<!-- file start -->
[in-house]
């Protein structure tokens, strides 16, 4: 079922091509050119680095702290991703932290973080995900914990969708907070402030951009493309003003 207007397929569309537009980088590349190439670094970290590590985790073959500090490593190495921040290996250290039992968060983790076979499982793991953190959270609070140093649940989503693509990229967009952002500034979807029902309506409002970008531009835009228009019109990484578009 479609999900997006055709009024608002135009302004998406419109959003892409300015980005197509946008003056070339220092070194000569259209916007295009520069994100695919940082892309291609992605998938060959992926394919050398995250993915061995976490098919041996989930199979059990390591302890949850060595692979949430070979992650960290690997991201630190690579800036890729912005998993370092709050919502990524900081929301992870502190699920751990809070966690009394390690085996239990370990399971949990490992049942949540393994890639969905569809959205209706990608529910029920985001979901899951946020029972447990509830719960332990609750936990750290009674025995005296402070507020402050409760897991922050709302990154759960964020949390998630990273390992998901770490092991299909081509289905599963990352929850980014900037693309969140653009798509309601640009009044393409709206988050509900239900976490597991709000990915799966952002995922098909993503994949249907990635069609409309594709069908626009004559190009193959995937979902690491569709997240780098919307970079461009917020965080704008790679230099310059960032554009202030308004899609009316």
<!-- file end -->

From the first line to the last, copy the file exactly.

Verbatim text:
[in-house]
């Protein structure tokens, strides 16, 4: 079922091509050119680095702290991703932290973080995900914990969708907070402030951009493309003003 207007397929569309537009980088590349190439670094970290590590985790073959500090490593190495921040290996250290039992968060983790076979499982793991953190959270609070140093649940989503693509990229967009952002500034979807029902309506409002970008531009835009228009019109990484578009 479609999900997006055709009024608002135009302004998406419109959003892409300015980005197509946008003056070339220092070194000569259209916007295009520069994100695919940082892309291609992605998938060959992926394919050398995250993915061995976490098919041996989930199979059990390591302890949850060595692979949430070979992650960290690997991201630190690579800036890729912005998993370092709050919502990524900081929301992870502190699920751990809070966690009394390690085996239990370990399971949990490992049942949540393994890639969905569809959205209706990608529910029920985001979901899951946020029972447990509830719960332990609750936990750290009674025995005296402070507020402050409760897991922050709302990154759960964020949390998630990273390992998901770490092991299909081509289905599963990352929850980014900037693309969140653009798509309601640009009044393409709206988050509900239900976490597991709000990915799966952002995922098909993503994949249907990635069609409309594709069908626009004559190009193959995937979902690491569709997240780098919307970079461009917020965080704008790679230099310059960032554009202030308004899609009316």